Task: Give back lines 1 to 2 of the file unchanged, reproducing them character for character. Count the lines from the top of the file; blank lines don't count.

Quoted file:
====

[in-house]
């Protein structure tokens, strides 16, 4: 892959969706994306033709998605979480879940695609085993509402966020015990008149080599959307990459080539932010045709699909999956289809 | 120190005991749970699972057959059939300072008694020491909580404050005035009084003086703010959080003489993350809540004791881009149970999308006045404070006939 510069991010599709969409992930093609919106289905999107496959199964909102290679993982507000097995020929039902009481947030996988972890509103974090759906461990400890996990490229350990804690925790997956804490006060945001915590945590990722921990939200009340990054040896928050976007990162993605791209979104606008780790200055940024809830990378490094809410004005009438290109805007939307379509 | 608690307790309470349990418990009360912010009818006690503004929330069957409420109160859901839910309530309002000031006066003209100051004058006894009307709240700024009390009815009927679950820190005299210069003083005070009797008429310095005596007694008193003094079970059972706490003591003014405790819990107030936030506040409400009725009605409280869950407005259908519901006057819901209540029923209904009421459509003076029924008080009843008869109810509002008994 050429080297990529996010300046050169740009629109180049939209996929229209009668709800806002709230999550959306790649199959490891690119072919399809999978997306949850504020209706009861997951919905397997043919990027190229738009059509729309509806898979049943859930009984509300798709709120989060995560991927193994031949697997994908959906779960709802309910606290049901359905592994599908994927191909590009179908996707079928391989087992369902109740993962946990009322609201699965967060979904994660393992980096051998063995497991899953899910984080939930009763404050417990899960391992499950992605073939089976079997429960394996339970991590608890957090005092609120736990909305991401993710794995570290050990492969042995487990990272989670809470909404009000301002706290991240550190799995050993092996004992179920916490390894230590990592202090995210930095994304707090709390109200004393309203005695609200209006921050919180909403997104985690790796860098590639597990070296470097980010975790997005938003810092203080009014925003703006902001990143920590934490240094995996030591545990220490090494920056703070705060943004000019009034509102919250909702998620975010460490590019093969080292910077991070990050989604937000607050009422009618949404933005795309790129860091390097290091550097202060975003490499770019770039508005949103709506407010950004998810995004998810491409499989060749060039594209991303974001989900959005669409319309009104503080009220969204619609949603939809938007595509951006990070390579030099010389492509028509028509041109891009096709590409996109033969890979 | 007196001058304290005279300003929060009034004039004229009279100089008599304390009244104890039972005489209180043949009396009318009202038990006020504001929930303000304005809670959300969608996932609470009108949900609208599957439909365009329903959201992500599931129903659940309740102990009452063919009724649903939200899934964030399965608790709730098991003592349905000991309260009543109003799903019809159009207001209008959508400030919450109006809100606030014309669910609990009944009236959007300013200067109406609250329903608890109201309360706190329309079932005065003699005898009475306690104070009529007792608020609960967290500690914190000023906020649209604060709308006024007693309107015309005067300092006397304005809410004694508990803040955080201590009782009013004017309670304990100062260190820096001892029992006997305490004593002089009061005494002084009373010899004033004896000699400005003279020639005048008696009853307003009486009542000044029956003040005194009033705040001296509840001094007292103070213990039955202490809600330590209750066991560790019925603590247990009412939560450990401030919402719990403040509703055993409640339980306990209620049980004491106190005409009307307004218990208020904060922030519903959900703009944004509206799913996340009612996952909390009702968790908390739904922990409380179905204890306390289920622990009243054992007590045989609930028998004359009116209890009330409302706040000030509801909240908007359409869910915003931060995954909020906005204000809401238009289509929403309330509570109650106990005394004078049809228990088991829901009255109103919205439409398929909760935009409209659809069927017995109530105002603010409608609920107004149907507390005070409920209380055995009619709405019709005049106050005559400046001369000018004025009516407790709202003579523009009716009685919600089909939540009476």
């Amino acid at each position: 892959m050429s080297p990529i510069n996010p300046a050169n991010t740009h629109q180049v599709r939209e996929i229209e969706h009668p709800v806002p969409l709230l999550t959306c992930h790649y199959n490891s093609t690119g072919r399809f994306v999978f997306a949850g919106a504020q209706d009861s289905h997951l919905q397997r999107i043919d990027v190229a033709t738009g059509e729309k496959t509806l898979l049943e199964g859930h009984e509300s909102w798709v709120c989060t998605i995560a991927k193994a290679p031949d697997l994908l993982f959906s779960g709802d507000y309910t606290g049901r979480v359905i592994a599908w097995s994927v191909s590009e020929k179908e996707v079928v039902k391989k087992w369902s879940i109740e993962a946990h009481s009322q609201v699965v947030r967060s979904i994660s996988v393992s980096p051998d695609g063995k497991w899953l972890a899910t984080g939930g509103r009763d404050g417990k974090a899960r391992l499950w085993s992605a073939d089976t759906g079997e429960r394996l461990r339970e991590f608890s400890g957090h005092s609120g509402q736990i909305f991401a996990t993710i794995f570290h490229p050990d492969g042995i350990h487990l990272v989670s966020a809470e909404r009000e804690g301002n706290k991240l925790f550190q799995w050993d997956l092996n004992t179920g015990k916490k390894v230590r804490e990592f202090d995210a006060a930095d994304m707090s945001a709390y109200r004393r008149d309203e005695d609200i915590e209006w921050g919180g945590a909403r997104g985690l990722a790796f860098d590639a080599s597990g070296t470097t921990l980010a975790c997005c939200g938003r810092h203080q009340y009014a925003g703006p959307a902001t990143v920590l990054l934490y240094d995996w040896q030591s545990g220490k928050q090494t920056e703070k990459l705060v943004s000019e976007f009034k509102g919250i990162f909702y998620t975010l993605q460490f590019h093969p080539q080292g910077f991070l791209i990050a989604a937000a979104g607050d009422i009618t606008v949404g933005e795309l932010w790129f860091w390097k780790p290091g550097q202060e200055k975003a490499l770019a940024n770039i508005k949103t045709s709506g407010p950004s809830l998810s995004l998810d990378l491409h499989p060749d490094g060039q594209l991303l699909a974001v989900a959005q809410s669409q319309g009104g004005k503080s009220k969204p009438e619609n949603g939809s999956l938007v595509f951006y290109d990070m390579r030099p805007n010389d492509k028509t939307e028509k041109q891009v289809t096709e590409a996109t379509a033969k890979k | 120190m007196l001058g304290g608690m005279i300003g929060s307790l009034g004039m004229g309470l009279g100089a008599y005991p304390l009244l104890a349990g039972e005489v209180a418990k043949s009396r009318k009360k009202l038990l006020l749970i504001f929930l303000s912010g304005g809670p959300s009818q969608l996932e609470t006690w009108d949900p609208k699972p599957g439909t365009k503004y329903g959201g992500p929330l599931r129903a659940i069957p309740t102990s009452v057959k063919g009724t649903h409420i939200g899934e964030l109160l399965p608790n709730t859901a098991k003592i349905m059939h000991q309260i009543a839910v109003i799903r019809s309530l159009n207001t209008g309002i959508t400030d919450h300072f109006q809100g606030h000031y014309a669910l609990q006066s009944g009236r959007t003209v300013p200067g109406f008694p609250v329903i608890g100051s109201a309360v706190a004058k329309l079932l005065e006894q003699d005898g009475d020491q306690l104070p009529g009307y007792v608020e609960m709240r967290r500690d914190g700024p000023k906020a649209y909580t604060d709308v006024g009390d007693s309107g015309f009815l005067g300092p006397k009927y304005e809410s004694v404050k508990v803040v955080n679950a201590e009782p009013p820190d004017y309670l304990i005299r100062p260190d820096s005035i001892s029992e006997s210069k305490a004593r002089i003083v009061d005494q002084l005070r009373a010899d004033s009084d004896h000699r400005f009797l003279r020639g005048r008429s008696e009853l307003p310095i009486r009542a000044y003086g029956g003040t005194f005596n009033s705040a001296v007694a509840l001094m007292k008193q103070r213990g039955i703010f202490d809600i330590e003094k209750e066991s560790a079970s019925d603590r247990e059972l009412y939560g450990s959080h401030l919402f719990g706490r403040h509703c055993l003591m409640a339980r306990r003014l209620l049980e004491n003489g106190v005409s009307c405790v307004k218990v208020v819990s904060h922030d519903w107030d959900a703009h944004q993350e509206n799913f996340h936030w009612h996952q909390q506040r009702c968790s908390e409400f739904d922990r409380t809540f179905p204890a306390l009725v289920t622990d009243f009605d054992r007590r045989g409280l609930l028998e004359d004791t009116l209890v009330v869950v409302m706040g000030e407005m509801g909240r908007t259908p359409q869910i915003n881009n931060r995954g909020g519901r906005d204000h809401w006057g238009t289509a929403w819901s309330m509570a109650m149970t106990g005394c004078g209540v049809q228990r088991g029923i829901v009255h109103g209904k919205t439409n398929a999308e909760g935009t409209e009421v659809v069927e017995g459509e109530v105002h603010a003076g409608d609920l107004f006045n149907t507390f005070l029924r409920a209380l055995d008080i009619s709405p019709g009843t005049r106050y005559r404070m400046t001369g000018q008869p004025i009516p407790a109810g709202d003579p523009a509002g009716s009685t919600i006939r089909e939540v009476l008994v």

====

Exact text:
[in-house]
């Protein structure tokens, strides 16, 4: 892959969706994306033709998605979480879940695609085993509402966020015990008149080599959307990459080539932010045709699909999956289809 | 120190005991749970699972057959059939300072008694020491909580404050005035009084003086703010959080003489993350809540004791881009149970999308006045404070006939 510069991010599709969409992930093609919106289905999107496959199964909102290679993982507000097995020929039902009481947030996988972890509103974090759906461990400890996990490229350990804690925790997956804490006060945001915590945590990722921990939200009340990054040896928050976007990162993605791209979104606008780790200055940024809830990378490094809410004005009438290109805007939307379509 | 608690307790309470349990418990009360912010009818006690503004929330069957409420109160859901839910309530309002000031006066003209100051004058006894009307709240700024009390009815009927679950820190005299210069003083005070009797008429310095005596007694008193003094079970059972706490003591003014405790819990107030936030506040409400009725009605409280869950407005259908519901006057819901209540029923209904009421459509003076029924008080009843008869109810509002008994 050429080297990529996010300046050169740009629109180049939209996929229209009668709800806002709230999550959306790649199959490891690119072919399809999978997306949850504020209706009861997951919905397997043919990027190229738009059509729309509806898979049943859930009984509300798709709120989060995560991927193994031949697997994908959906779960709802309910606290049901359905592994599908994927191909590009179908996707079928391989087992369902109740993962946990009322609201699965967060979904994660393992980096051998063995497991899953899910984080939930009763404050417990899960391992499950992605073939089976079997429960394996339970991590608890957090005092609120736990909305991401993710794995570290050990492969042995487990990272989670809470909404009000301002706290991240550190799995050993092996004992179920916490390894230590990592202090995210930095994304707090709390109200004393309203005695609200209006921050919180909403997104985690790796860098590639597990070296470097980010975790997005938003810092203080009014925003703006902001990143920590934490240094995996030591545990220490090494920056703070705060943004000019009034509102919250909702998620975010460490590019093969080292910077991070990050989604937000607050009422009618949404933005795309790129860091390097290091550097202060975003490499770019770039508005949103709506407010950004998810995004998810491409499989060749060039594209991303974001989900959005669409319309009104503080009220969204619609949603939809938007595509951006990070390579030099010389492509028509028509041109891009096709590409996109033969890979 | 007196001058304290005279300003929060009034004039004229009279100089008599304390009244104890039972005489209180043949009396009318009202038990006020504001929930303000304005809670959300969608996932609470009108949900609208599957439909365009329903959201992500599931129903659940309740102990009452063919009724649903939200899934964030399965608790709730098991003592349905000991309260009543109003799903019809159009207001209008959508400030919450109006809100606030014309669910609990009944009236959007300013200067109406609250329903608890109201309360706190329309079932005065003699005898009475306690104070009529007792608020609960967290500690914190000023906020649209604060709308006024007693309107015309005067300092006397304005809410004694508990803040955080201590009782009013004017309670304990100062260190820096001892029992006997305490004593002089009061005494002084009373010899004033004896000699400005003279020639005048008696009853307003009486009542000044029956003040005194009033705040001296509840001094007292103070213990039955202490809600330590209750066991560790019925603590247990009412939560450990401030919402719990403040509703055993409640339980306990209620049980004491106190005409009307307004218990208020904060922030519903959900703009944004509206799913996340009612996952909390009702968790908390739904922990409380179905204890306390289920622990009243054992007590045989609930028998004359009116209890009330409302706040000030509801909240908007359409869910915003931060995954909020906005204000809401238009289509929403309330509570109650106990005394004078049809228990088991829901009255109103919205439409398929909760935009409209659809069927017995109530105002603010409608609920107004149907507390005070409920209380055995009619709405019709005049106050005559400046001369000018004025009516407790709202003579523009009716009685919600089909939540009476």